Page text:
Chemistry and properties of lipids and phospholipids

Bianca Pérez, Jingbo Li, Zheng Guo

Research output: Chapter in Book/Report/Conference proceedingBook chapterResearchpeer-review


Lipids are referred to as a large and diverse group of naturally occurring compounds. The term “lipid” is restricted to long-chain fatty acids, their derivatives, and compounds that are related structurally and functionally to them [1,2]. They are highly soluble in organic solvents (e.g., hexane, diethyl ether, and chloroform) and slightly soluble/nonsoluble in water [3]. Lipids are found ubiquitously in plants, animals, and microorganisms, as well as the human body. They are the major constituents of the cell membrane, which is responsible for holding the cell together [4]. Lipids can be classified as polar and neutral lipids [5]. The International Lipid Classification and Nomenclature Committee developed a more detailed classification scheme (Lipid Classification System LIPID Metabolites and Pathways Strategy; based on the concept that lipids may result from complete or partial carbanion-based condensations of ketoacyl thioesters or carbocation-based condensations of isoprene units [6]. Accordingly, lipids can be classified into eight groups, namely, fatty acyls, glycerolipids, glycerophospholipids, sphingolipids, sterol lipids, prenol lipids, saccharolipids, and polyketides (Figure 2.1) [7,8]. This classification scheme is applicable to archaea and synthetic lipids, covers eukaryotic and prokaryotic sources, and allows the subdivision of the main categories into subclasses to include the new lipids structures.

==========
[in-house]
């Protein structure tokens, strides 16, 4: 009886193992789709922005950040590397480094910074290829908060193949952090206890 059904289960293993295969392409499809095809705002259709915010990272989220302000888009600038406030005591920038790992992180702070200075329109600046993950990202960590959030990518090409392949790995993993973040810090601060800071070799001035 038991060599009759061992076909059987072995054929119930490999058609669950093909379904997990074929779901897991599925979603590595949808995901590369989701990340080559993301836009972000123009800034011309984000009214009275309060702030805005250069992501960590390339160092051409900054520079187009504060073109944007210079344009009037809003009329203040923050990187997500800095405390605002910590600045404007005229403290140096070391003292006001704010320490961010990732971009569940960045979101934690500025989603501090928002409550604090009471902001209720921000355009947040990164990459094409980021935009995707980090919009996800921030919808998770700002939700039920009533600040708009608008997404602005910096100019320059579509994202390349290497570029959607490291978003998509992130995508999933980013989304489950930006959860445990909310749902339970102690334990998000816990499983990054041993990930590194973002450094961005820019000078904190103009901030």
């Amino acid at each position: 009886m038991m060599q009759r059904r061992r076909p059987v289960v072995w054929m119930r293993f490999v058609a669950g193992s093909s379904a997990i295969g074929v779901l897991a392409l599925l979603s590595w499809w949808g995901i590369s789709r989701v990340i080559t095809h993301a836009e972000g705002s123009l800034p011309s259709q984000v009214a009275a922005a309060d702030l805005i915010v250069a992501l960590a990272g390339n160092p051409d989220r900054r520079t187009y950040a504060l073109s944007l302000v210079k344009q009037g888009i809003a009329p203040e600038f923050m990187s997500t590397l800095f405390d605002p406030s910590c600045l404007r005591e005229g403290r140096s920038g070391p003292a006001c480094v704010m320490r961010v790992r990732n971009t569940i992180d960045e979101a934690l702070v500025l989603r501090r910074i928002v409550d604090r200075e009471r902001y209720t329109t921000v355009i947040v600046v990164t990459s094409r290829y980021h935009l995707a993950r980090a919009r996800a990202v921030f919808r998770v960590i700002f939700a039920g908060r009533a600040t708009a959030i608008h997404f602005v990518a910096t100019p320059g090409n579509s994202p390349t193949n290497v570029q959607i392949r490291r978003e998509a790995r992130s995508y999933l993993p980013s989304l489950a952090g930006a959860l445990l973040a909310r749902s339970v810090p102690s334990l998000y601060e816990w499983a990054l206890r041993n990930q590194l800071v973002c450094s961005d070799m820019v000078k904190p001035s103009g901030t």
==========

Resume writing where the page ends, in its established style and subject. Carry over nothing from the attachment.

Original languageEnglish
Title of host publicationFood Lipids : Chemistry, Nutrition, and Biotechnology
PublisherCRC Press
Publication date2017
ISBN (Print)9781498744850
ISBN (Electronic)9781498744874
Publication statusPublished - 2017


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